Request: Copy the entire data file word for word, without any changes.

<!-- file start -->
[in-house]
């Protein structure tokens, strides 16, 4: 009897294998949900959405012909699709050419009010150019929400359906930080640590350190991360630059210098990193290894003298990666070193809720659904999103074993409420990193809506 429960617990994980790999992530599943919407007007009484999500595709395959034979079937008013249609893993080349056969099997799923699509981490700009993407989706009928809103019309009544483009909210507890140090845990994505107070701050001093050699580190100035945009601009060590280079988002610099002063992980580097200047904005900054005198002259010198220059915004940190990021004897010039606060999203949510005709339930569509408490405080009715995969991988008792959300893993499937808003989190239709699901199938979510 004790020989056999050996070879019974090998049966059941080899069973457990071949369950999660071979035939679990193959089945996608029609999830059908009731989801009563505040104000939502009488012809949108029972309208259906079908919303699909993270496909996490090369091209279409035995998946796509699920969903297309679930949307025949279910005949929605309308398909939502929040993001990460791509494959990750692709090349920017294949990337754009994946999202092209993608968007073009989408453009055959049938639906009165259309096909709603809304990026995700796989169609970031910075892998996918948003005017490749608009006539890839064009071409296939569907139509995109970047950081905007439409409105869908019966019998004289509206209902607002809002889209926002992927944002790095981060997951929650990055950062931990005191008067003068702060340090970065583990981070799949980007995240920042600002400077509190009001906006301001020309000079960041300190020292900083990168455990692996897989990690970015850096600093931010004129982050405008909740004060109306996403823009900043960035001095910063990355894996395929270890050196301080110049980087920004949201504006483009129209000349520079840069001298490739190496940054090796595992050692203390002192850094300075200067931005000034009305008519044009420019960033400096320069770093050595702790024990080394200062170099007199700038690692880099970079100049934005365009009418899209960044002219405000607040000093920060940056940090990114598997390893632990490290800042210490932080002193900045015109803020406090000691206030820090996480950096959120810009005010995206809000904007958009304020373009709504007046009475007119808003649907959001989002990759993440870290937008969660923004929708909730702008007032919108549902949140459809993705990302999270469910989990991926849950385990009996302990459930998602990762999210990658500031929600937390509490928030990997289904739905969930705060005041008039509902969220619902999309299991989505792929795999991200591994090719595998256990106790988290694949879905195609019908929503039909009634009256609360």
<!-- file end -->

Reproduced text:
[in-house]
């Protein structure tokens, strides 16, 4: 009897294998949900959405012909699709050419009010150019929400359906930080640590350190991360630059210098990193290894003298990666070193809720659904999103074993409420990193809506 429960617990994980790999992530599943919407007007009484999500595709395959034979079937008013249609893993080349056969099997799923699509981490700009993407989706009928809103019309009544483009909210507890140090845990994505107070701050001093050699580190100035945009601009060590280079988002610099002063992980580097200047904005900054005198002259010198220059915004940190990021004897010039606060999203949510005709339930569509408490405080009715995969991988008792959300893993499937808003989190239709699901199938979510 004790020989056999050996070879019974090998049966059941080899069973457990071949369950999660071979035939679990193959089945996608029609999830059908009731989801009563505040104000939502009488012809949108029972309208259906079908919303699909993270496909996490090369091209279409035995998946796509699920969903297309679930949307025949279910005949929605309308398909939502929040993001990460791509494959990750692709090349920017294949990337754009994946999202092209993608968007073009989408453009055959049938639906009165259309096909709603809304990026995700796989169609970031910075892998996918948003005017490749608009006539890839064009071409296939569907139509995109970047950081905007439409409105869908019966019998004289509206209902607002809002889209926002992927944002790095981060997951929650990055950062931990005191008067003068702060340090970065583990981070799949980007995240920042600002400077509190009001906006301001020309000079960041300190020292900083990168455990692996897989990690970015850096600093931010004129982050405008909740004060109306996403823009900043960035001095910063990355894996395929270890050196301080110049980087920004949201504006483009129209000349520079840069001298490739190496940054090796595992050692203390002192850094300075200067931005000034009305008519044009420019960033400096320069770093050595702790024990080394200062170099007199700038690692880099970079100049934005365009009418899209960044002219405000607040000093920060940056940090990114598997390893632990490290800042210490932080002193900045015109803020406090000691206030820090996480950096959120810009005010995206809000904007958009304020373009709504007046009475007119808003649907959001989002990759993440870290937008969660923004929708909730702008007032919108549902949140459809993705990302999270469910989990991926849950385990009996302990459930998602990762999210990658500031929600937390509490928030990997289904739905969930705060005041008039509902969220619902999309299991989505792929795999991200591994090719595998256990106790988290694949879905195609019908929503039909009634009256609360």